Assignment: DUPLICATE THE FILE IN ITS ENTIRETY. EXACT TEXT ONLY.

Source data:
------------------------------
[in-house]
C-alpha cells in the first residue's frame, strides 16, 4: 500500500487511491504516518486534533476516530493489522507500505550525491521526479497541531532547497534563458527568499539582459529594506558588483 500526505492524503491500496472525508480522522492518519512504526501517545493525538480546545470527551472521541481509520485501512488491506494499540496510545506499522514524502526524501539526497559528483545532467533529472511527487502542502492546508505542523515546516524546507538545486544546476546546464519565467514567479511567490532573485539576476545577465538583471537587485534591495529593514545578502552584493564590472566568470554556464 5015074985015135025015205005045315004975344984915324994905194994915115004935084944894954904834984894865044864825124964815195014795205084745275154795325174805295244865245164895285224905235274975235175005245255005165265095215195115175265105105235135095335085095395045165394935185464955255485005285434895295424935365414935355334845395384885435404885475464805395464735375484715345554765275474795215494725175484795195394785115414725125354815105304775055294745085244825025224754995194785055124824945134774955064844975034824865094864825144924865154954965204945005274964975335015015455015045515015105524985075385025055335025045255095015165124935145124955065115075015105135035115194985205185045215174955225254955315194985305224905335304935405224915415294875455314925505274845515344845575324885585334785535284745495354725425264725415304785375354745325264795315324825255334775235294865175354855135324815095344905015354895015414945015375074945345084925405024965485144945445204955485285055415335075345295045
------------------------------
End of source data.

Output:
[in-house]
C-alpha cells in the first residue's frame, strides 16, 4: 500500500487511491504516518486534533476516530493489522507500505550525491521526479497541531532547497534563458527568499539582459529594506558588483 500526505492524503491500496472525508480522522492518519512504526501517545493525538480546545470527551472521541481509520485501512488491506494499540496510545506499522514524502526524501539526497559528483545532467533529472511527487502542502492546508505542523515546516524546507538545486544546476546546464519565467514567479511567490532573485539576476545577465538583471537587485534591495529593514545578502552584493564590472566568470554556464 5015074985015135025015205005045315004975344984915324994905194994915115004935084944894954904834984894865044864825124964815195014795205084745275154795325174805295244865245164895285224905235274975235175005245255005165265095215195115175265105105235135095335085095395045165394935185464955255485005285434895295424935365414935355334845395384885435404885475464805395464735375484715345554765275474795215494725175484795195394785115414725125354815105304775055294745085244825025224754995194785055124824945134774955064844975034824865094864825144924865154954965204945005274964975335015015455015045515015105524985075385025055335025045255095015165124935145124955065115075015105135035115194985205185045215174955225254955315194985305224905335304935405224915415294875455314925505274845515344845575324885585334785535284745495354725425264725415304785375354745325264795315324825255334775235294865175354855135324815095344905015354895015414945015375074945345084925405024965485144945445204955485285055415335075345295045